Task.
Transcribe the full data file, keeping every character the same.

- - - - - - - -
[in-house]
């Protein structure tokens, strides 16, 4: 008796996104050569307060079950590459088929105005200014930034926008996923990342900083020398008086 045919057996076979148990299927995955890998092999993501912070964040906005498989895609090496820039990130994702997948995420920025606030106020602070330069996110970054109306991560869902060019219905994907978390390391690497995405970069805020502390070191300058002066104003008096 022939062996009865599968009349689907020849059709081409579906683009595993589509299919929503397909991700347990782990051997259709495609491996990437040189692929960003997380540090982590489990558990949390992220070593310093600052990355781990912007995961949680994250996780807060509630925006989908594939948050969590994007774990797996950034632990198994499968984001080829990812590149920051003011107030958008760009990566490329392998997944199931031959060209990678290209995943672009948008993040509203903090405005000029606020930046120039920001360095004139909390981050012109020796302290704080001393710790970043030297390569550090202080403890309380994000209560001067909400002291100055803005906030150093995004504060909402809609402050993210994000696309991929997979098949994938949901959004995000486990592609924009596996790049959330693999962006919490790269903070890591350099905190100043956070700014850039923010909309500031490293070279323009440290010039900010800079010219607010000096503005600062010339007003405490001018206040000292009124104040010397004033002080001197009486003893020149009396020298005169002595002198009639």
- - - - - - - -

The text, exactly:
[in-house]
């Protein structure tokens, strides 16, 4: 008796996104050569307060079950590459088929105005200014930034926008996923990342900083020398008086 045919057996076979148990299927995955890998092999993501912070964040906005498989895609090496820039990130994702997948995420920025606030106020602070330069996110970054109306991560869902060019219905994907978390390391690497995405970069805020502390070191300058002066104003008096 022939062996009865599968009349689907020849059709081409579906683009595993589509299919929503397909991700347990782990051997259709495609491996990437040189692929960003997380540090982590489990558990949390992220070593310093600052990355781990912007995961949680994250996780807060509630925006989908594939948050969590994007774990797996950034632990198994499968984001080829990812590149920051003011107030958008760009990566490329392998997944199931031959060209990678290209995943672009948008993040509203903090405005000029606020930046120039920001360095004139909390981050012109020796302290704080001393710790970043030297390569550090202080403890309380994000209560001067909400002291100055803005906030150093995004504060909402809609402050993210994000696309991929997979098949994938949901959004995000486990592609924009596996790049959330693999962006919490790269903070890591350099905190100043956070700014850039923010909309500031490293070279323009440290010039900010800079010219607010000096503005600062010339007003405490001018206040000292009124104040010397004033002080001197009486003893020149009396020298005169002595002198009639």